PAWLING, N.Y. -- On your next grocery trip, find both a green grape and red grape and squish them between your fingers. You'll see the juice of both is surprisingly clear. How then do winemakers give chiantis and cabernets a rich red hue while others remain translucent? It turns out, the answer is in the skin.
According to the experts and Wineology in Pawling, during the traditional wine making process, grape skins are allowed to stay in with the juice for a longer time, allowing their color to leach and give red wines their characteristic color. This is process is known as the maceration time. Even with white wines, the amount of time that the skins remain in contact has an affect on the wine’s color. By removing the skins or straining off the juice shortly after crushing the grapes, winemakers create an array of white wines. Rosé wines, a summertime staple, are made by allowing the skins of red grapes to remain in contact with the juice for a short amount of time, giving the wine a pink tint.
"The age of the grapes doesn't necessarily have an effect on the color," said Lou Ingles, Manager of Wineology. However the length of time the grape is on the vine does affect flavor immensely.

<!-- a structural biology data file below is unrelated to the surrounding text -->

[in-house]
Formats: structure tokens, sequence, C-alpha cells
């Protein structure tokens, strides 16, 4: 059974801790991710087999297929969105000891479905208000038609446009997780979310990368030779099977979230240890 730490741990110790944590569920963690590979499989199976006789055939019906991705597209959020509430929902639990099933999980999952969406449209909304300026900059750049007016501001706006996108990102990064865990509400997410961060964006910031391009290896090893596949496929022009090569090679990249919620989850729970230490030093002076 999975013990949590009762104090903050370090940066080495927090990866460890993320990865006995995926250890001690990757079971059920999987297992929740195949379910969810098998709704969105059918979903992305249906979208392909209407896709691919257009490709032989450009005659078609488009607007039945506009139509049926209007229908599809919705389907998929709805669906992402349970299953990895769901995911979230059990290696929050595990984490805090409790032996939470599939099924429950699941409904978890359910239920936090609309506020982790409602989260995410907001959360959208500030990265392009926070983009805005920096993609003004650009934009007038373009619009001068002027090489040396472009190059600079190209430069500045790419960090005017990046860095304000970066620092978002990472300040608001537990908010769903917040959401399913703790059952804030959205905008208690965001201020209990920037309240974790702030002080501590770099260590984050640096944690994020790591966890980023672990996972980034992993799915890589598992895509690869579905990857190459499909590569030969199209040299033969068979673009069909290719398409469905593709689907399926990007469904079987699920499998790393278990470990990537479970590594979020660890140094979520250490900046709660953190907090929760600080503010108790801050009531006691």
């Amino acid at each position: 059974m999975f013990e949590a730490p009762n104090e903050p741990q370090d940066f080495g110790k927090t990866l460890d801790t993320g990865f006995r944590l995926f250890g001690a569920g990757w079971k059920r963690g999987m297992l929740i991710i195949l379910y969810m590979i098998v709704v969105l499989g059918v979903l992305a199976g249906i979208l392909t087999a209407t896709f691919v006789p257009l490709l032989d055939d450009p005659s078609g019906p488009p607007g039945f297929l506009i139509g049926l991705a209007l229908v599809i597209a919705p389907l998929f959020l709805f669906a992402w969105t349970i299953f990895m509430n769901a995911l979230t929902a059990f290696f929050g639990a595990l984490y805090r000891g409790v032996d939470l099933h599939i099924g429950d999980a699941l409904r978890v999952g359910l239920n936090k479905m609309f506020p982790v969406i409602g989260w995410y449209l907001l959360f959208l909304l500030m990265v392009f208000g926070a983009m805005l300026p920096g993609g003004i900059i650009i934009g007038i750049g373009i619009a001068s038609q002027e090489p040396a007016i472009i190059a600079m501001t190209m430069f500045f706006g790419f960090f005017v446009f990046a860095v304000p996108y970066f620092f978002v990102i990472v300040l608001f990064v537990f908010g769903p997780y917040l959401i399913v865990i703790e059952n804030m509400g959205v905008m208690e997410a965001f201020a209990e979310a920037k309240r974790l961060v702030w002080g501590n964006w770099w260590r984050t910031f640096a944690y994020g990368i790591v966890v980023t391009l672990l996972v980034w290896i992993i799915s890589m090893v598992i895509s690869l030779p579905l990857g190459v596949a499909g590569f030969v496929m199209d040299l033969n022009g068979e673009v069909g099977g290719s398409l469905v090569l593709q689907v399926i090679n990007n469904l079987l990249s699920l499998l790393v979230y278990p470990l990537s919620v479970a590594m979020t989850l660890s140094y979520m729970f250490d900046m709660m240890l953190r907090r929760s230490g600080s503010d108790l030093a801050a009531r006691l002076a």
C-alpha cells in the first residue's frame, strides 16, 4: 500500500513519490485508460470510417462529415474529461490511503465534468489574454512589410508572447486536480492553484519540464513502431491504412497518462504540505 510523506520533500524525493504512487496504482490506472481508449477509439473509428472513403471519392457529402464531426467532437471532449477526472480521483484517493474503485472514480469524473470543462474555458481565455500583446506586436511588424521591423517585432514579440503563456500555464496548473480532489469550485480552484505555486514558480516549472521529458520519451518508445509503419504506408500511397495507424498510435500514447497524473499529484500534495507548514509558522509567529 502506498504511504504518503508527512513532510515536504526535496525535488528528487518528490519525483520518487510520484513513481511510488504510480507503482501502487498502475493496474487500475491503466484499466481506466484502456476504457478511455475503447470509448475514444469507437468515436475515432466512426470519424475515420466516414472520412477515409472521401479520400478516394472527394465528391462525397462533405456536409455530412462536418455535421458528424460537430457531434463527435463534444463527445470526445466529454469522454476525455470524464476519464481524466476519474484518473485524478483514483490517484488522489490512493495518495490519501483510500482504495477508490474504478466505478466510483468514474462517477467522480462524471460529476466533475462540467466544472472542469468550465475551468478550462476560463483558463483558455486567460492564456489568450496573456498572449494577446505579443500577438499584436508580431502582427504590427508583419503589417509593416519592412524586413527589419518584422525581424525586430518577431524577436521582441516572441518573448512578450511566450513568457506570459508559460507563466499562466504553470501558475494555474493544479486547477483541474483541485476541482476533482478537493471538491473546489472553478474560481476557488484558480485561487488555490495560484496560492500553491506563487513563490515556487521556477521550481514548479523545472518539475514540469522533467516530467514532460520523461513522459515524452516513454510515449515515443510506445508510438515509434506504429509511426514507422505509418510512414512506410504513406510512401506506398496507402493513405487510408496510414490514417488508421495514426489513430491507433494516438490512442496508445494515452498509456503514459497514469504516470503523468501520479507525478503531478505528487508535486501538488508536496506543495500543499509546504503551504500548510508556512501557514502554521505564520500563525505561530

"Picking a grape earlier will produce wines with higher acidity, lower alcohol and perhaps more green flavors and aromas," said Ingles. Conversely, picking later in the harvest season will produce wines with lower acidity and higher alcohol, resulting in more sweetness.
"Late harvest is a term applied to wines made from grapes left on the vine longer than usual," explained Ingles. Late harvest is usually an indication of a sweet dessert wine such as port and have been naturally dehydrated while on the vine. These grapes produce less juice but more intense than those harvested sooner.
Looking for the perfect wine for a special dinner or celebration? Let the experts and Wineology in Pawling help you uncork the right bottle.